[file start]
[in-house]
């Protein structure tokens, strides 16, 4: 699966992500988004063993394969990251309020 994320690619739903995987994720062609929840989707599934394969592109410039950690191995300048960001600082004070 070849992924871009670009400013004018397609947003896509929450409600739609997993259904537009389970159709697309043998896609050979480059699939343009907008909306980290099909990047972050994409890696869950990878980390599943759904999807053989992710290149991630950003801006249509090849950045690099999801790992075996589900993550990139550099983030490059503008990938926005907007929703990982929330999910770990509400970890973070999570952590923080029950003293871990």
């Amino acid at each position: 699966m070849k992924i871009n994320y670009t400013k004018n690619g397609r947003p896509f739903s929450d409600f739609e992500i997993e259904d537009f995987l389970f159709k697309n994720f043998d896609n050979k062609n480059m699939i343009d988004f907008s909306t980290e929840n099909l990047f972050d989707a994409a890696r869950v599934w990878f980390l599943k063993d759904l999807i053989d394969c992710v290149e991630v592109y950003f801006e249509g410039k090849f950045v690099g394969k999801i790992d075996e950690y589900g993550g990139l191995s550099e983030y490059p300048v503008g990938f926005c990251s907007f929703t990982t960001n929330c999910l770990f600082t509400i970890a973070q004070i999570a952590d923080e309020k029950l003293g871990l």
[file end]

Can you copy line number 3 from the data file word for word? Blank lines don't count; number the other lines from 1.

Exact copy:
């Amino acid at each position: 699966m070849k992924i871009n994320y670009t400013k004018n690619g397609r947003p896509f739903s929450d409600f739609e992500i997993e259904d537009f995987l389970f159709k697309n994720f043998d896609n050979k062609n480059m699939i343009d988004f907008s909306t980290e929840n099909l990047f972050d989707a994409a890696r869950v599934w990878f980390l599943k063993d759904l999807i053989d394969c992710v290149e991630v592109y950003f801006e249509g410039k090849f950045v690099g394969k999801i790992d075996e950690y589900g993550g990139l191995s550099e983030y490059p300048v503008g990938f926005c990251s907007f929703t990982t960001n929330c999910l770990f600082t509400i970890a973070q004070i999570a952590d923080e309020k029950l003293g871990l």